The Face of the Enemy
If we sit by and become complacent and put our heads in the sand, we're complicit. - Shelley Morrison
Last Sunday was a public holiday here. Memorial Day, held on the 6th June each year, commemorates those who have died for what has become the Republic of Korea.
I was on a beach, it was hot and smoke blew overhead from a burning building, but the acrid smell which reached me didn't drive me back; amongst grotesque images of death and destruction I saw tanks and they were friendly. A British flag flapped in the wind. The pristine sands of Haeundae were hosting a Korean War memorial.
Under the title of "Thanks Runs Forever" (except, perhaps, if you're a member of this group), "The World Peace Freedom United" explains:
We would like to publicize the realities of the Korean War... ...which was a fratricidal war, and which everybody is forgetting, especially for young generation who do not know anything about truth.
This may be a fair point - a Gallup poll conducted in Korea suggests that only 43.9% of young people polled identified North Korea as being responsible for the war. 10.9% blamed the United States. While this is contrary to accepted history, it cuts both ways. The memorial describes the 1948 Republic of Korea as 'a free, liberal and democratic country', a narrative which does not necessarily fit well with the Jeju Uprising during which mass executions of suspected leftists took place, or the findings of South Korea's Truth and Reconciliation Commission pertaining to the 1948-1950 period.
People like to label themselves liberals or conservatives, but when they do so they give up their individual rationality in favour of outsourcing their thinking to a newspaper, television network, political group or political leader, and this country has its fair share of useful idiots in this respect. But unless you believe the North Korean propaganda machine (as some in the South are apparently minded to), most of the facts are not in question. Stories like those of the SS Meridith Victory are often no more than historical footnotes, and yet they are profoundly important touchstones in the context of their times.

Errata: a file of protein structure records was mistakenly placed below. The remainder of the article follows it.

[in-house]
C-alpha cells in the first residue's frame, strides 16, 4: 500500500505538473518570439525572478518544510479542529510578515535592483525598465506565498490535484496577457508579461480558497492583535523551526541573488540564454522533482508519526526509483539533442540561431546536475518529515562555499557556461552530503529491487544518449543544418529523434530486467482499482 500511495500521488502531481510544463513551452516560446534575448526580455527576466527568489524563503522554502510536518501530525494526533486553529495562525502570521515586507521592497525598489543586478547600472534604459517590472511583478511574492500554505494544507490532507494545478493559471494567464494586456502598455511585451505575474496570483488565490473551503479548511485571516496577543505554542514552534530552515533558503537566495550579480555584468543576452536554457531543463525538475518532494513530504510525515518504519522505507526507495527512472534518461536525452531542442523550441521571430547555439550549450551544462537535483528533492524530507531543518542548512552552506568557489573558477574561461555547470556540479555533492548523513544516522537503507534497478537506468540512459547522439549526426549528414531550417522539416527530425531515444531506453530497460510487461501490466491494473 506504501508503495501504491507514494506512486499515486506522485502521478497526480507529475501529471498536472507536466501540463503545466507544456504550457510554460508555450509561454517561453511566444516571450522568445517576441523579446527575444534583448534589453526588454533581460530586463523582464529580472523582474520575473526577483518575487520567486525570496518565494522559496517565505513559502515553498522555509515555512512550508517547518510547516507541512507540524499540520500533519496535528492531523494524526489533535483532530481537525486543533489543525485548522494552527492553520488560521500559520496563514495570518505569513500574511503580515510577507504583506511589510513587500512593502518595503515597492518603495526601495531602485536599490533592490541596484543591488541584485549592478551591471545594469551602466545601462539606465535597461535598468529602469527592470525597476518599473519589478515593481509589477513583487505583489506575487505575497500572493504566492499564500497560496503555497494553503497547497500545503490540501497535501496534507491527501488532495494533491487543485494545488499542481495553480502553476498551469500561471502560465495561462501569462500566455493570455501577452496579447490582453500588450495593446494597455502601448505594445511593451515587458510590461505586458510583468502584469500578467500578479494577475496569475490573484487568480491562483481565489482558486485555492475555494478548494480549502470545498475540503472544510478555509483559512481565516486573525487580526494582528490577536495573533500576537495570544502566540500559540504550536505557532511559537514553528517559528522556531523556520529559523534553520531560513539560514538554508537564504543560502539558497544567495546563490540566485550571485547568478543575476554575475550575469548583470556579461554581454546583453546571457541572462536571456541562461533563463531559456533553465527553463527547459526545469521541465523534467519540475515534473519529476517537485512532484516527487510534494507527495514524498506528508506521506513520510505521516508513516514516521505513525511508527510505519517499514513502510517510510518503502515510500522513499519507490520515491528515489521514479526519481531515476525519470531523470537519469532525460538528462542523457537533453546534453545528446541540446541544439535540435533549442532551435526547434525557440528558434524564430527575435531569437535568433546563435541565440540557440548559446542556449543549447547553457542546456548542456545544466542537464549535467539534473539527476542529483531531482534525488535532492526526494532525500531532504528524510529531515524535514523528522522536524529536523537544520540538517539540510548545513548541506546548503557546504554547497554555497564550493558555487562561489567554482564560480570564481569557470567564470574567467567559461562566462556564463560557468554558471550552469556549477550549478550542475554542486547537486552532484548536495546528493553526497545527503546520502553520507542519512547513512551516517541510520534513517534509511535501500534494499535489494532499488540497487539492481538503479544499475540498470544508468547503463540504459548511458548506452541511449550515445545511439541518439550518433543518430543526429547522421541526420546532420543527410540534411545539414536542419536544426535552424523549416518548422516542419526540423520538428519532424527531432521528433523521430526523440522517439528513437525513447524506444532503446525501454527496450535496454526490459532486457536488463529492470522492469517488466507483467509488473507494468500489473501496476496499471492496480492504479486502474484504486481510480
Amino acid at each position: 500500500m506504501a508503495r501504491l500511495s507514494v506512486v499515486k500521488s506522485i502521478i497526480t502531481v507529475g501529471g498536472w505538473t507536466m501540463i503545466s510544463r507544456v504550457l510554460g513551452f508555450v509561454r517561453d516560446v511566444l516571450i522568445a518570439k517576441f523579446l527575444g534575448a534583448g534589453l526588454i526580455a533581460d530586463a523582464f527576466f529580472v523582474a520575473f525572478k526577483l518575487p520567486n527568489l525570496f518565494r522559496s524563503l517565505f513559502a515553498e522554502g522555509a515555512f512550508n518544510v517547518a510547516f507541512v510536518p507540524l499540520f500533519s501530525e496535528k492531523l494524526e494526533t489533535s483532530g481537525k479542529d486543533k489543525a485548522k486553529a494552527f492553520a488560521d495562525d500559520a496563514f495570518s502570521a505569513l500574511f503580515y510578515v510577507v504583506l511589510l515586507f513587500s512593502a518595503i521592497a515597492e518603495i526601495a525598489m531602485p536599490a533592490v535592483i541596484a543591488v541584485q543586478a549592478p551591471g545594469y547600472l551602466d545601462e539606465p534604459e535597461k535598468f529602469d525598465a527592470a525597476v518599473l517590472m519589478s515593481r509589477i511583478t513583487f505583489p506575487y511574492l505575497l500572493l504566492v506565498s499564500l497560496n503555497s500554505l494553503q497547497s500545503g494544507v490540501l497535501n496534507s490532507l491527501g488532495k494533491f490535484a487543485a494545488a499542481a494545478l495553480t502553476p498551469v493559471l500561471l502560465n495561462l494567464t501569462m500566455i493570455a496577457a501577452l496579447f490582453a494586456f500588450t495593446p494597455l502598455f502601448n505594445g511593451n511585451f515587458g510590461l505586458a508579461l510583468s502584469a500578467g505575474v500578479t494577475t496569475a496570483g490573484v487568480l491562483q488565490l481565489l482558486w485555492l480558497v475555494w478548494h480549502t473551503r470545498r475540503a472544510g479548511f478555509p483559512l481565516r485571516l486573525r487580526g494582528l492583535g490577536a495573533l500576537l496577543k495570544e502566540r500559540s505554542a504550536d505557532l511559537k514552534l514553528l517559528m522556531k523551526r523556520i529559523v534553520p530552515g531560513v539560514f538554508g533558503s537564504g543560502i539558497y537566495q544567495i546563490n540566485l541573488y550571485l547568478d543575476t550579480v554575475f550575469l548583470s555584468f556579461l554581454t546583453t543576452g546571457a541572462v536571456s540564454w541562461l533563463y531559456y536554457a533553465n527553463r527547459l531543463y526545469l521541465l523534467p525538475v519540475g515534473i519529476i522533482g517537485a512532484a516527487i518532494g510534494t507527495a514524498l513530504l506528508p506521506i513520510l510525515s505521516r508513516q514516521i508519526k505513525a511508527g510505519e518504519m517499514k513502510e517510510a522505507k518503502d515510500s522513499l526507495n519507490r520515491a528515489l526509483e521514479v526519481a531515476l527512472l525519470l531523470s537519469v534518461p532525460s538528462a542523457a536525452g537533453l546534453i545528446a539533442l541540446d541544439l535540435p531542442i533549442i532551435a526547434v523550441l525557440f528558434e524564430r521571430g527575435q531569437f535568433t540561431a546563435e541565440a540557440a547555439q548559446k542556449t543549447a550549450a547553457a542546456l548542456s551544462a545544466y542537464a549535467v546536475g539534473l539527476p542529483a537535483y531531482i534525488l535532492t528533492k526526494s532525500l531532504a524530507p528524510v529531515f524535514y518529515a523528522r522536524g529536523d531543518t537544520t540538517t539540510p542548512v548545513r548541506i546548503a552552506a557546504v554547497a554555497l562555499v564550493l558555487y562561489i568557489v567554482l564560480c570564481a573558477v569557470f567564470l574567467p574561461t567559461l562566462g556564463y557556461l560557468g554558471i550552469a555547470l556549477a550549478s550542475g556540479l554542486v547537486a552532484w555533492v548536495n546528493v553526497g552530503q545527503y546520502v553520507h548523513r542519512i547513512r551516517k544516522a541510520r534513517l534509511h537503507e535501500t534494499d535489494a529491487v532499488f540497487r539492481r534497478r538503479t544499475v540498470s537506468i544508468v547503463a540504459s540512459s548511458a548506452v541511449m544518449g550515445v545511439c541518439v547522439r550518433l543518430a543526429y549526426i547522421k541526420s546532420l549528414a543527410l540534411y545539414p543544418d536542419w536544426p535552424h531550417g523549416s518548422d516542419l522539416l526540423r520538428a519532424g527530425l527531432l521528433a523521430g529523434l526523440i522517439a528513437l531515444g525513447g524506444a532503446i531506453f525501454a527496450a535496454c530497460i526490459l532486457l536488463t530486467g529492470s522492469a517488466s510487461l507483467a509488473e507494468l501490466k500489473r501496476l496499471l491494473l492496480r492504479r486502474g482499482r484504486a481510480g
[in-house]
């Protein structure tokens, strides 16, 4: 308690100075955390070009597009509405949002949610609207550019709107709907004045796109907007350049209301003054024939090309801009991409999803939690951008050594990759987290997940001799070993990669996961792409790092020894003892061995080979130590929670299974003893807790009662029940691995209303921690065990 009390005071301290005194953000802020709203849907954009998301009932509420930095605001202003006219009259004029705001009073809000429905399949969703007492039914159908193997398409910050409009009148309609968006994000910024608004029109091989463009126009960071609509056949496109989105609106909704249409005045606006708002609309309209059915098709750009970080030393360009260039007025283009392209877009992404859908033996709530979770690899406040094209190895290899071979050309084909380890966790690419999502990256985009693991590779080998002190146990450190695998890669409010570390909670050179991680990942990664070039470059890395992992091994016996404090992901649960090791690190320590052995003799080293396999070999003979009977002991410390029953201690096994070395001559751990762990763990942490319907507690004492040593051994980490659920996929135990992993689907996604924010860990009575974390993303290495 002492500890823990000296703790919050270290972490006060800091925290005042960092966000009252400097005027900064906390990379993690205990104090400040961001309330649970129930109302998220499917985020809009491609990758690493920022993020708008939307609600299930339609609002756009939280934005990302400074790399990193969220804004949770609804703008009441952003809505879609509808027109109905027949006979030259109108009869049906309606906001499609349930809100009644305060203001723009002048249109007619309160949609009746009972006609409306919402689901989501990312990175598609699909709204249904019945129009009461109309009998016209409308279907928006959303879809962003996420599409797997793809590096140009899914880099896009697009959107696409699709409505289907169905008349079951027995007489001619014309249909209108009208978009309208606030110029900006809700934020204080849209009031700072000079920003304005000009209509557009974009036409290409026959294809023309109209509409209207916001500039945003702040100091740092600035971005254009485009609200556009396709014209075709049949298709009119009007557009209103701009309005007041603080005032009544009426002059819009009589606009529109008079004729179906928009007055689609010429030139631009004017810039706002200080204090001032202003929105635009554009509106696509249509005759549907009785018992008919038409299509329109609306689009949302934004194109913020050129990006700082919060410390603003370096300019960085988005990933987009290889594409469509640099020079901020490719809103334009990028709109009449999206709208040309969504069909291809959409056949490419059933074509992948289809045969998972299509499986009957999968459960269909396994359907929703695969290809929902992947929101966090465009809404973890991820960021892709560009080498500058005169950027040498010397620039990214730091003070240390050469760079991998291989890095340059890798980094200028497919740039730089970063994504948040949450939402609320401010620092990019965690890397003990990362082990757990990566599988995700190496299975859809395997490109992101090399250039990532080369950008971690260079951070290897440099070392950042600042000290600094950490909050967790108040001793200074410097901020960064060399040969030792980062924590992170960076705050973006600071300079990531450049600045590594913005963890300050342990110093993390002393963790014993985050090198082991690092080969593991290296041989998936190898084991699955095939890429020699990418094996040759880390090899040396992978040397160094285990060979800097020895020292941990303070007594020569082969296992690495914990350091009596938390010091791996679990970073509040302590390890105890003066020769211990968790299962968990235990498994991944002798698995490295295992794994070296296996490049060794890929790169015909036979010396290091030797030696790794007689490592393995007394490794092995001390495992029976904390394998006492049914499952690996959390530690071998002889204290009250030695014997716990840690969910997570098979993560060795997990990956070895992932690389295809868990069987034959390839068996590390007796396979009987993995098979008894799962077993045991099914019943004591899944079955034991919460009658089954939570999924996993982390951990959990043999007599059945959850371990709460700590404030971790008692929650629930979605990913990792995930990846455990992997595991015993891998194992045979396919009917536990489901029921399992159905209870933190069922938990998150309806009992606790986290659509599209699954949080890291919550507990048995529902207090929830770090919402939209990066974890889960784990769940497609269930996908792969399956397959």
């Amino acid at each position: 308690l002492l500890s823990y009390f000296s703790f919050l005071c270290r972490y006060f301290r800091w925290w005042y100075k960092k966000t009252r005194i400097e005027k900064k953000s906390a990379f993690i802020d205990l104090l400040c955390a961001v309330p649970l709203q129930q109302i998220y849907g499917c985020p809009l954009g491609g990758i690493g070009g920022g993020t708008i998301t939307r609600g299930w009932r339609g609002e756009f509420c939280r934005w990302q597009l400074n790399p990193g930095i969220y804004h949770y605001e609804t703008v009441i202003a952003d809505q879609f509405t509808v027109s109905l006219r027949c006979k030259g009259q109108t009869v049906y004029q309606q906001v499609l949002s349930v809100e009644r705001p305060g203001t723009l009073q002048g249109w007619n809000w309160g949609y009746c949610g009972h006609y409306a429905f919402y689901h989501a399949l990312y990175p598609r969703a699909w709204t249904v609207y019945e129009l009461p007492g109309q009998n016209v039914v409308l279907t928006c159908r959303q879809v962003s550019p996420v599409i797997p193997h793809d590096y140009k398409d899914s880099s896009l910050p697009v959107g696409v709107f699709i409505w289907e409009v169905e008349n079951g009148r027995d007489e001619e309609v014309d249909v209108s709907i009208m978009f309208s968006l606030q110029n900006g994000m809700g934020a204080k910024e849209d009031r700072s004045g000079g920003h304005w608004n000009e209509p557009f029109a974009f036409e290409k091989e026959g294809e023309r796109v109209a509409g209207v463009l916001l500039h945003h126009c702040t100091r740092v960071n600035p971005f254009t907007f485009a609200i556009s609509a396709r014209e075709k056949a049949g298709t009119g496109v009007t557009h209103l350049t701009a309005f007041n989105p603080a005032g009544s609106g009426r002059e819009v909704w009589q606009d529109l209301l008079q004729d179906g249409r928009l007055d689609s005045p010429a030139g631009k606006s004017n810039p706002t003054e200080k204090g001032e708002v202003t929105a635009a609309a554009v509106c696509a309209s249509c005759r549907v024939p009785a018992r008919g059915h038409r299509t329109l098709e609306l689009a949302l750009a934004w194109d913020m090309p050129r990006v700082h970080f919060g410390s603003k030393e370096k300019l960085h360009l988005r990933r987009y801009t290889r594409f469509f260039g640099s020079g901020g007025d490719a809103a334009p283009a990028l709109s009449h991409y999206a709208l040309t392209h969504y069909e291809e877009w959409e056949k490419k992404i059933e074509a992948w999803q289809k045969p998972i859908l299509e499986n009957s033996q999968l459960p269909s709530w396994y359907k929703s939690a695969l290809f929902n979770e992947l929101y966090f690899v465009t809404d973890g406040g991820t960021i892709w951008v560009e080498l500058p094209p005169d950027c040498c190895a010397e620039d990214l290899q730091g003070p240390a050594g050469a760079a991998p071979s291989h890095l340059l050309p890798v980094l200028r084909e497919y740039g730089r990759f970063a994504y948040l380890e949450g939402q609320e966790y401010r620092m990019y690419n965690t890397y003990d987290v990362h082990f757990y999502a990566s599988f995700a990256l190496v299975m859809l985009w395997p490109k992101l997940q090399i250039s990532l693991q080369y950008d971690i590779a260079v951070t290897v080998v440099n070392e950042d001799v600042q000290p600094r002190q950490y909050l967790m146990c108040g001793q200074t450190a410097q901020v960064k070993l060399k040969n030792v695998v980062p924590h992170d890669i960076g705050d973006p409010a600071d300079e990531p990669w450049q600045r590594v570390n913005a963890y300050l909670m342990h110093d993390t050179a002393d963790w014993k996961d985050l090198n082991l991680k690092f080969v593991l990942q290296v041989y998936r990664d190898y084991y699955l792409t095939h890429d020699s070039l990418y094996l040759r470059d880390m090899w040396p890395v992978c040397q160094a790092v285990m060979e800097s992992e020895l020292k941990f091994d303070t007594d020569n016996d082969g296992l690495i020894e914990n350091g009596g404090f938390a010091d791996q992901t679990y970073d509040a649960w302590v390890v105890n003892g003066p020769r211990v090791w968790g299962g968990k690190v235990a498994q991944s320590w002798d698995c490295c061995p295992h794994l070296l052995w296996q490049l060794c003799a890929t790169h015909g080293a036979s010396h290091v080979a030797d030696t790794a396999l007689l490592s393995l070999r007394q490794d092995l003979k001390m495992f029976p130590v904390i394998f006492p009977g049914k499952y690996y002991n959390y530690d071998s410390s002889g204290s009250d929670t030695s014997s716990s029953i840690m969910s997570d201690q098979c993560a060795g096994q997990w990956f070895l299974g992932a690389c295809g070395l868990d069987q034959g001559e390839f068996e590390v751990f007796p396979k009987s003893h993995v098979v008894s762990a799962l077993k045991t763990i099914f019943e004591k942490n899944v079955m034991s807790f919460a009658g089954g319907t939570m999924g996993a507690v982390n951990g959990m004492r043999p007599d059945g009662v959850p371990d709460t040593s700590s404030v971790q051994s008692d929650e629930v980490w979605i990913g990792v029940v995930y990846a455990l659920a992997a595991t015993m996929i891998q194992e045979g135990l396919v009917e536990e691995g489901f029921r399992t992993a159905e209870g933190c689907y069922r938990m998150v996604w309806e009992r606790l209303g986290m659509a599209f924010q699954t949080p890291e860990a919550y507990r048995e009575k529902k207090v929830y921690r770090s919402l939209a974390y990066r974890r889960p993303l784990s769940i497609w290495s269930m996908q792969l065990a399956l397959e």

"North Korean refugees just trusted United Nations Forces and followed them to go the world of freedom, Republic of Korea."
Coming down 'Hwangcho-Ryung' Pass on December 10, 1950, the column of US 1st Marine Corps and a Provisional Battalion of 31st Regiment of US Army 7th Infantry Division, which were composed with survivors, were intermixed with many North Korean refugees feeling from the Chinese Communist Forces to go the land of freedom and life, Republic of Korea.
Some civilians were not so fortunate, and the memorial did not hesitate to show those images too. Below the photo of a dead American soldier with a gaping head wound and minus a leg, we are informed:
Body of soldier killed from 3rd Battalion, 31st Regiment of US 7th Infantry Division. Why this young fellow die? He sacrificed himself for freedom and democracy for Korea and Korean people.
But the memorial is not just about the past, but the present and the future. We are told that North Korea has never changed:
"North Korean Communists who were controlled by Soviet Union have opposed the founding of the Republic of Korea since August 15, 1945, the day Korea was liberated from the Imperialist Japan.